1. Go back to your high school guidance counselor and ask him or her to help you find a college that accepts and works with students who have learning disabilities. If the guidance counselor won't or can't help, then call the Learning Disability Association in your state (find the contact at www.ldanatl.org) and ask them to refer you to someone who specializes in helping students with LD find appropriate colleges. Go to www.google.com and type in "Colleges for Students with LD" and you'll come up with many resources that can get you moving in the right direction -- fast.
2. If you feel that your high school failed to teach you appropriately, and you're ready to "go to the mats," contact your state Office for Civil Rights, and tell them you think your rights as a disabled person have been violated. Tell them that you would like them to do an investigation. If they find that the school has not done its job, you might be entitled to more services at the school's expense. At the very least, they should actively help you find a college.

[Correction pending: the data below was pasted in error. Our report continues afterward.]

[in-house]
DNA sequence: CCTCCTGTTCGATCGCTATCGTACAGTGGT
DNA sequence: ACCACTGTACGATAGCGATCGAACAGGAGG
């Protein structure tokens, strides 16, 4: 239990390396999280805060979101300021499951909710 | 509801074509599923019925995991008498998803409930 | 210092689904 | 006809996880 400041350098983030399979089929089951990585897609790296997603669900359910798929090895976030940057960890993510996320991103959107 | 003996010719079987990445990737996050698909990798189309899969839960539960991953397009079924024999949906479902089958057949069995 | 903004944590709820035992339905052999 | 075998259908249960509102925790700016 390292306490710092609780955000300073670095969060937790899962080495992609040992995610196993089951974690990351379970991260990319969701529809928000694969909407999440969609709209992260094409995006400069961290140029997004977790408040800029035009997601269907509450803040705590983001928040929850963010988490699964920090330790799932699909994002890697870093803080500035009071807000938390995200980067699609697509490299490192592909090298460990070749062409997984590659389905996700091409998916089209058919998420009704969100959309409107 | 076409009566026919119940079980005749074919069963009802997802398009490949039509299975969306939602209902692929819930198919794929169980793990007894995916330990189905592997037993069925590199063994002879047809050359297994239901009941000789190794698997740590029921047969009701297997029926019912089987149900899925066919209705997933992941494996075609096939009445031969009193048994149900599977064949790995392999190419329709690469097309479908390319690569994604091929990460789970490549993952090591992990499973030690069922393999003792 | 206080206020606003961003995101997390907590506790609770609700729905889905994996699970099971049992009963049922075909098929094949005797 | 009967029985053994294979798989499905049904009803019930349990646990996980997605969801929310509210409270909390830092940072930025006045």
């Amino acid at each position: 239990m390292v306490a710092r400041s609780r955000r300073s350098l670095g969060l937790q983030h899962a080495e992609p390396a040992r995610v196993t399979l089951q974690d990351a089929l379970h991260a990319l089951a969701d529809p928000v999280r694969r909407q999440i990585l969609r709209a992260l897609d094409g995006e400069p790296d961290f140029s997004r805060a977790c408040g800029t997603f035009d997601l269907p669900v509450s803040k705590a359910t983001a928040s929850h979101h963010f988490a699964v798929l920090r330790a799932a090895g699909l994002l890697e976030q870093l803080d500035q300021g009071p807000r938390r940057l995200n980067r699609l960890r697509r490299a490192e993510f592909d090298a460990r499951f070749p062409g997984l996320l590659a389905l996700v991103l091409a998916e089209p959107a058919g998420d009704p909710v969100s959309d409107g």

3. In the meantime, I suggest that you find a private tutor or reading specialist who has training and experience working with young adults with learning disabilities. With proper help, you should be able to improve your reading and writing skills. You can get a referral through the LD association (see above) or by calling the learning disabilities support center (or something close to that name) at a local college. Most colleges have such centers to accommodate the growing number of students with learning disabilities who are successfully applying to colleges. There are several very good articles on getting to college at www.ldonline.org. I hope that these suggestions help, and that you send us a picture of you in a new college sweatshirt soon! Our best wishes to you. Don't give up!